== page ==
Before I moved out to Morrison a few years ago, I spent 30 years teaching at Longwood University in Virginia.
I taught outdoor and environmental education. It’s essentially teaching students how to teach others how to protect the environment, how to appreciate it and more. When you go to a national park, you’ll find rangers who take people out on trails and teach them things about the environment. That’s what I did. I also taught backpacking and a variety of other subjects that had to do with the outdoors because my passion is for the outdoors.
I love to climb mountains and climbed my first one in 1977. That unearthed something in my soul, and it ignited a passion that I had never experienced before.
I recently climbed Mt. Princeton in Nathrop and last October I climbed Island Peak, which stands at 20,300 feet in Nepal. I did that one with a former student who is 30 years younger than me. Next year, I’m hoping to climb the Matterhorn, a mountain that is part of the Alps. It’s a classic, fun climb, and I’m not getting any younger.
I’ve done enough 14ers by myself. I can do solo things, and I can do climbs with other people. If people don’t want to do it or can’t do it, it doesn’t stop me.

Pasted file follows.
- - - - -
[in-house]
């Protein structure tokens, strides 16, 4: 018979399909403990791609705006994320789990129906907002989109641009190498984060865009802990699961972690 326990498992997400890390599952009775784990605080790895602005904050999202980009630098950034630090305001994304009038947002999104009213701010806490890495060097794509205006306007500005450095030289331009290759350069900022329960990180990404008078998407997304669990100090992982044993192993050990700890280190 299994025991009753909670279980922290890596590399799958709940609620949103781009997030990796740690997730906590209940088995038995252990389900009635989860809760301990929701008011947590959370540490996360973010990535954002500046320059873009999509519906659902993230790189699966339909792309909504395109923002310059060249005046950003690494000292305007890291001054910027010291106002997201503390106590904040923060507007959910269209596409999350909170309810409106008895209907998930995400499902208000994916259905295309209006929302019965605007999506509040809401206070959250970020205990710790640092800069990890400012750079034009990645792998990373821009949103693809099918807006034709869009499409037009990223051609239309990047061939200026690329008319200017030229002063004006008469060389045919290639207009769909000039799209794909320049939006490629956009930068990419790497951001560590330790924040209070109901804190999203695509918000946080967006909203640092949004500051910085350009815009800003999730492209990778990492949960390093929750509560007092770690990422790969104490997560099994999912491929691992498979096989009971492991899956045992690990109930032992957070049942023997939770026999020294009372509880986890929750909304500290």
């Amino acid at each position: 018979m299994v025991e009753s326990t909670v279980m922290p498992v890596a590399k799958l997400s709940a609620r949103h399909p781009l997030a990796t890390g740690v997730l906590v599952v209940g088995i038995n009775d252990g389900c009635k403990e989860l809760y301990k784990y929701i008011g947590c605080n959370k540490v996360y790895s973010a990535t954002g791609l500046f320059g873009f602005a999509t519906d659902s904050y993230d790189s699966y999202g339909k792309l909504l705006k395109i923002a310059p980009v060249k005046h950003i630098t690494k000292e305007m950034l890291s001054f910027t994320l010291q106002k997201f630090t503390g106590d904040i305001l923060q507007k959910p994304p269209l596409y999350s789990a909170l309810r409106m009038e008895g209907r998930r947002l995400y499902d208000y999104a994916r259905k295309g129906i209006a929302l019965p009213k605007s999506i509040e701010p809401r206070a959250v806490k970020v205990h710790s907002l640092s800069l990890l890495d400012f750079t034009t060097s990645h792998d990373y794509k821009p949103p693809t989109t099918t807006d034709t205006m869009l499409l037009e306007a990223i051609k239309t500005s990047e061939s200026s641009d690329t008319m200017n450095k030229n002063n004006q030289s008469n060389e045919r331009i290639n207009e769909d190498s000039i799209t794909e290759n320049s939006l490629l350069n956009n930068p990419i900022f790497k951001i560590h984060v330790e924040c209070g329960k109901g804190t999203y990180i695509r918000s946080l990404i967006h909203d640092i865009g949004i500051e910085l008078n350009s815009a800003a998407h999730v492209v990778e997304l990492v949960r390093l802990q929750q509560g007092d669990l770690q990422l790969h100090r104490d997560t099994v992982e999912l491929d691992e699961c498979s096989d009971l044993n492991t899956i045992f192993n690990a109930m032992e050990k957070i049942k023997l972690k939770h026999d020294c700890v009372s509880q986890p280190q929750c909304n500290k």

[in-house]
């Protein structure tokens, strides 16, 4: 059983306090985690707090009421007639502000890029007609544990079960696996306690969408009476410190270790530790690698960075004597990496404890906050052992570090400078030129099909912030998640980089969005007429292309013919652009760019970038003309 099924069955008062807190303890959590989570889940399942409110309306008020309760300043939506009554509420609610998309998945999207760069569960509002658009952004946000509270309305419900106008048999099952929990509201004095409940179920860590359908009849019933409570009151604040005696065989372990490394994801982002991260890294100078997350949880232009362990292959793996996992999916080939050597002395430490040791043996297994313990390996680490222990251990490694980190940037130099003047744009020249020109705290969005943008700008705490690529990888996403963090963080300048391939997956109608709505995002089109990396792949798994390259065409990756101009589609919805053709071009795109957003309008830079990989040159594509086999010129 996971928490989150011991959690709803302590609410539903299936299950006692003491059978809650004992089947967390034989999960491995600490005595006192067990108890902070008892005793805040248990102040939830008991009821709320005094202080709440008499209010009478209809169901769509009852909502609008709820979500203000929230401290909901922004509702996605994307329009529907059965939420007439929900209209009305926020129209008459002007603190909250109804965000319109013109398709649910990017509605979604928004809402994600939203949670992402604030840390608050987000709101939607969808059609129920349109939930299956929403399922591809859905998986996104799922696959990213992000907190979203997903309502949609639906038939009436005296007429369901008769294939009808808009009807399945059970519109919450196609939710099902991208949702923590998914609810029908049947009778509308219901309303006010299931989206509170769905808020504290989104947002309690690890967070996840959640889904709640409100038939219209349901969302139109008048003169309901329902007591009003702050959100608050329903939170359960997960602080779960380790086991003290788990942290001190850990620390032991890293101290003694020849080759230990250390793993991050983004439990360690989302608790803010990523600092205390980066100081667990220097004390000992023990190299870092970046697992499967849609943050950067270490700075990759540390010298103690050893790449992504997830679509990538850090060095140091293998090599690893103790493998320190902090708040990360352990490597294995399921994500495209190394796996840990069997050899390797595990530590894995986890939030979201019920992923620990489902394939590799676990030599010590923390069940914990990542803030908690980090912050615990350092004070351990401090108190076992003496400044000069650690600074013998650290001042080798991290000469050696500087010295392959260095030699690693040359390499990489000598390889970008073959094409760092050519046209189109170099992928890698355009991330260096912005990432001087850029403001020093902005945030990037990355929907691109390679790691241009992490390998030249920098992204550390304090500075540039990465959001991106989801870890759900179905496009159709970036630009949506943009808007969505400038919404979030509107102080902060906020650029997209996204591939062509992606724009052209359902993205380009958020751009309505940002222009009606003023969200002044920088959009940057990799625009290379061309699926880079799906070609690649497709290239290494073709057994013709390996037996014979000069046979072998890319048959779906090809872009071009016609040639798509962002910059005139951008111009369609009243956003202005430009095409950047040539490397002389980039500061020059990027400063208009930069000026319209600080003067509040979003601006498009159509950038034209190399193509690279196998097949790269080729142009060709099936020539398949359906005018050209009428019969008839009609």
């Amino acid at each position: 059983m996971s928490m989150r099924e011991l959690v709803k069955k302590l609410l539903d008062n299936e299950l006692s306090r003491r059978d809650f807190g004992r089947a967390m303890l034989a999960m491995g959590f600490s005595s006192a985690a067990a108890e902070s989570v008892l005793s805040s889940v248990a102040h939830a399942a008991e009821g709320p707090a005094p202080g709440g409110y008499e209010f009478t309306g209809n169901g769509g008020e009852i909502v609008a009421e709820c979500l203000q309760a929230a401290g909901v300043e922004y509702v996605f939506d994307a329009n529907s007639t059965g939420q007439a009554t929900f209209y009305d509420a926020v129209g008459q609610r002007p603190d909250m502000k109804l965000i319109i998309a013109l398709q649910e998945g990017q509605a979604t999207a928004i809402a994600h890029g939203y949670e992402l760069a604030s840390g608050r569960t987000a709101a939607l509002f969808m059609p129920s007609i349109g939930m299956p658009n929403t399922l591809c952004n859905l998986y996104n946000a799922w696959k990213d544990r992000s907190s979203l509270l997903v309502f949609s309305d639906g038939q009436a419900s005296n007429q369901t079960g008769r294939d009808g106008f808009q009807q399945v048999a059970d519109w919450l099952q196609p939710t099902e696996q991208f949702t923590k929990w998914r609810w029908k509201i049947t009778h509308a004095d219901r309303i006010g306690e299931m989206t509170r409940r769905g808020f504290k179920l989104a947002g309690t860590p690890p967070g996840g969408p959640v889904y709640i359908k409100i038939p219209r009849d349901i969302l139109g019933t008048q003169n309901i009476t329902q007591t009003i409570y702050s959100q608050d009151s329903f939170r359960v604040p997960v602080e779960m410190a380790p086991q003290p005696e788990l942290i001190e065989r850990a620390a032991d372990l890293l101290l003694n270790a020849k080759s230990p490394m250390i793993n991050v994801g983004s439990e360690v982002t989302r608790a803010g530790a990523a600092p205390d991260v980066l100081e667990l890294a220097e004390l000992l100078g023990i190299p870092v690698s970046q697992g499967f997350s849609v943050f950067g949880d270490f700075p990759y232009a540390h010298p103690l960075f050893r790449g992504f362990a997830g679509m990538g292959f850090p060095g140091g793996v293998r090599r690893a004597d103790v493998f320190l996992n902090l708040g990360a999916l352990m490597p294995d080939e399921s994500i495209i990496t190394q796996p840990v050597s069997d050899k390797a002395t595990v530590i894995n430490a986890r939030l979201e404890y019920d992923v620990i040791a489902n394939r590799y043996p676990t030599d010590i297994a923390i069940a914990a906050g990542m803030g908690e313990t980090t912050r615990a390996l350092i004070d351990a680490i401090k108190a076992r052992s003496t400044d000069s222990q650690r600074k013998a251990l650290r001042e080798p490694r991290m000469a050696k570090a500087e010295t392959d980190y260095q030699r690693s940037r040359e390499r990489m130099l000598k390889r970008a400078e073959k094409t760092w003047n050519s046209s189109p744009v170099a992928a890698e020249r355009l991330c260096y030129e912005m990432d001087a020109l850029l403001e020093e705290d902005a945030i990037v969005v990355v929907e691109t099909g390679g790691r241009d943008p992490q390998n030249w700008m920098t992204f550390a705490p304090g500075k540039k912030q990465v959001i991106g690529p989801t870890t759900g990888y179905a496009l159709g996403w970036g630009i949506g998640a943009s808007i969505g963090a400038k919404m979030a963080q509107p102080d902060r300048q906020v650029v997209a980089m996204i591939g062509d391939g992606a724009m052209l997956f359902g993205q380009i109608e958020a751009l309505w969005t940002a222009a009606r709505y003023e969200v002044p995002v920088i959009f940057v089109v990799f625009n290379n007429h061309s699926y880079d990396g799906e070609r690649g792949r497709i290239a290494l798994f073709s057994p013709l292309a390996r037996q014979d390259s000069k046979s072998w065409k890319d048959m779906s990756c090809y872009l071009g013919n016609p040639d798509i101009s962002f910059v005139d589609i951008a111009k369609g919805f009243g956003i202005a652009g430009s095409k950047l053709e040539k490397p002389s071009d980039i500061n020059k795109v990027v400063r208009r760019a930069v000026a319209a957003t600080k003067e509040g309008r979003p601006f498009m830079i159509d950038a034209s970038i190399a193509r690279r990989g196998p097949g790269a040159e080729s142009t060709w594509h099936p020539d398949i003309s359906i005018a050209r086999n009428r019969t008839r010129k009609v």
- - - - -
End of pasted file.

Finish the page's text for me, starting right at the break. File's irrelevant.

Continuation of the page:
Reaching your summit
After I came back from Nepal, I started to write my book “Achieving Your Potential: 15 Empowering Steps to Reach Each Summit.”
I use the metaphor of mountain summits as potential. Those mountain summits can be a desire, a calling goal, something you’re working toward and other things in your life. I outline the 15 steps in how to get there. The 15 steps are the 15 chapters of the book.
The first chapter starts from the beginning and focuses on how you identify your summit. There are people who want to identify their summit, but they just haven’t uncovered or unearthed it yet. I outline how to identify your summit and what you’re looking for. Then, the book looks at your purpose, your vision and moves on to how you plan, prepare and move toward where you want to be until you get your summit.
Business adventure coach
I’ve climbed a lot of mountains over my lifetime. I continue to do that because I get so much inspiration and growth. It’s a benefit to how I run my business and how I communicate to others.
I identify myself as a business adventure coach. My clients involve business owners, educators and adventure enthusiasts, and I work with them to reach their full potential and desired goals.
I’m not seeking people who necessarily climb mountains and do crazy outdoor adventures. Instead, I’m looking for people who have that spirit of adventure, who want to take risks, who want to step out into the unknown and who don’t mind getting out of their comfort zone. As a coach, those are the people who I shine best with. That’s what I mean by an adventure coach.
If you have a suggestion for someone to interview for My Name Is… contact Joseph Rios at email@example.com